This may make the HD660S a bit more shouty for some people coming from the HD6XX. But overall, sibilance and harshness are always kept in check with the HD660S.
Imaging and Soundstage
Winner: Sennheiser HD660S
Both headphones have an intimate soundstage and fairly accurate imaging. However, the HD660S is noticeably better in both the imaging and the soundstage.
The HD660S’ soundstage is a touch wider than the HD6XX. It is still not on the same level as the HD800S, but it is now more open sounding than its predecessor.
The imaging is also more accurate than the HD6XX, presumably because of its better technicalities and more accurate upper midrange and high-frequency response. Gaming and listening to more complex music is more satisfying with the HD660S.
Which Headphone is For You?
Better Value: Sennheiser x Drop HD6XX
The better value headphone is, without a doubt, the Sennheiser HD6XX. This headphone is positioned at a price point where it doesn’t belong. You are getting a headphone that has the internals of one of the most celebrated headphones.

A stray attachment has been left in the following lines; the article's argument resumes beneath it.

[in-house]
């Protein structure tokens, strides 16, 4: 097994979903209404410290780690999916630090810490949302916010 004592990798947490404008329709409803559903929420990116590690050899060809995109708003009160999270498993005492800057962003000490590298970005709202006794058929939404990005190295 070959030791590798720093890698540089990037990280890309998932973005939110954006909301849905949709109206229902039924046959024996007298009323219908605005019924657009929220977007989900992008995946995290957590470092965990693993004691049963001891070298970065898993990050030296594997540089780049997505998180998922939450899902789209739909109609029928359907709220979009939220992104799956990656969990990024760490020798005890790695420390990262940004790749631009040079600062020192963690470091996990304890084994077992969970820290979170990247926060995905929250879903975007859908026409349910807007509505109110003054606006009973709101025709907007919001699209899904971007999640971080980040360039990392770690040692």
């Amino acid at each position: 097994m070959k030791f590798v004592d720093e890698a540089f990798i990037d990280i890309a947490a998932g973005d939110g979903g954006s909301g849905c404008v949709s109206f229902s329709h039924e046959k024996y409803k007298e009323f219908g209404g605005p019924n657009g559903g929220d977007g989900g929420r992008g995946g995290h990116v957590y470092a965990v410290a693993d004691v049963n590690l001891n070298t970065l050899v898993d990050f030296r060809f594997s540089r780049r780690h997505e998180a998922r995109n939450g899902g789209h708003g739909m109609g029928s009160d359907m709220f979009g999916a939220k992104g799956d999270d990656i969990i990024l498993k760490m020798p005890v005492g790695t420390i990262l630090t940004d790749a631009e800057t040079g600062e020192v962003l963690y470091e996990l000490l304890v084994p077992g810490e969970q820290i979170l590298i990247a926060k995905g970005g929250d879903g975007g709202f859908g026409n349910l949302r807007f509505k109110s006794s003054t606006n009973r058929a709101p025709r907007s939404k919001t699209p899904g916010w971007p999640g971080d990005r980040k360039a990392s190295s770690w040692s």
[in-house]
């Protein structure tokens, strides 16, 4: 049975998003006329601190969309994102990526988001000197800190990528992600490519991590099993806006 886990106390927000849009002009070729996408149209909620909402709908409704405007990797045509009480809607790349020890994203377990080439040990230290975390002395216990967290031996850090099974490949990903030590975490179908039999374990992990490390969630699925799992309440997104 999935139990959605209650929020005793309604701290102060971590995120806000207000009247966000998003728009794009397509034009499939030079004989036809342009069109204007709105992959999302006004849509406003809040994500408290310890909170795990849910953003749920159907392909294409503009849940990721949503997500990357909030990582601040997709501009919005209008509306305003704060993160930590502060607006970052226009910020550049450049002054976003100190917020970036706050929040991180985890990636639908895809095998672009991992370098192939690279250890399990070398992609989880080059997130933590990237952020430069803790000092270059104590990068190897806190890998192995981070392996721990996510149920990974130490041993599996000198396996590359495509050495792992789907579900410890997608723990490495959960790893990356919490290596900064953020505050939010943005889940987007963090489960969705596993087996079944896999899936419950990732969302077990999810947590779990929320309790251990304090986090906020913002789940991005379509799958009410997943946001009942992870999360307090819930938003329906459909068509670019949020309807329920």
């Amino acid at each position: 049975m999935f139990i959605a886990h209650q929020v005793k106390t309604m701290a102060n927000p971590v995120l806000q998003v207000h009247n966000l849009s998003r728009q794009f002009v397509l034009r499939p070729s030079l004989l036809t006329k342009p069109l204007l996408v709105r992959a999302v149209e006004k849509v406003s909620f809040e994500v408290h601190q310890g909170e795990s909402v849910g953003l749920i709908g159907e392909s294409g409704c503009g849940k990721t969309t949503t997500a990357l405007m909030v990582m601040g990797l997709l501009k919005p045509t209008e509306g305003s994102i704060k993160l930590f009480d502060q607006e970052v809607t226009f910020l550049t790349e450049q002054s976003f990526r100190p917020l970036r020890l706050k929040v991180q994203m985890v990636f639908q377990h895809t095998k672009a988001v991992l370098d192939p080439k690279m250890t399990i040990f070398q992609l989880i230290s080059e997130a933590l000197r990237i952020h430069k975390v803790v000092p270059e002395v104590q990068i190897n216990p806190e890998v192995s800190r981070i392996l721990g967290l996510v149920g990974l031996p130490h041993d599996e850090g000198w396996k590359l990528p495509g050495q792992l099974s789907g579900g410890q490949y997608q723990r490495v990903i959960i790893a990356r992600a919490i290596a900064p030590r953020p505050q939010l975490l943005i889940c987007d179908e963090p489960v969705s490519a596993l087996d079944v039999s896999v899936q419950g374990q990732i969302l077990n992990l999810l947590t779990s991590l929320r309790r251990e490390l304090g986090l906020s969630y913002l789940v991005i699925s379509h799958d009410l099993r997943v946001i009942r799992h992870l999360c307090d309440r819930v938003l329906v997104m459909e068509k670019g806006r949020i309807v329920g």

There isn’t a lot that can stand up to the HD6XX’s sound quality and technical ability at this price point. Also, the lower price point enables you to have a more budget in getting a capable source that can fully drive the Sennheiser HD6XX.
Better Performer: Sennheiser HD660S
If you are looking for a superior-sounding headphone, then that is without a doubt the Sennheiser HD660S. Its technical performance is significantly better than the HD6XX. Everything from the bass to the imaging and soundstage is simply better. The Sennheiser HD660S can confidently go up against most of the modern headphones in its price point.
If you have the right budget for this headphone, then the HD660S will give you the best performance out of all the HD600 Series headphones.
Should You Upgrade to the HD660S?
If you already own the HD6XX or the HD58X, then you might want to think twice about upgrading the HD660S. Despite outperforming the HD6XX in all categories, the overall sound and experience that you get will mostly be the same. If this is what you are looking for, then the HD660S will be a good upgrade.
However, if what you are looking for is a completely different sound signature, then you might want to audion other pairs first. If you are looking for a more analytical headphone, then the Sennheiser HD800S might be a better fit.
If you are looking for a similar experience, then the Drop Aeon Flow X is also a good choice. And if you are looking for something completely different, then planar magnetic headphones such as the Audeze LCD 2C are a great choice.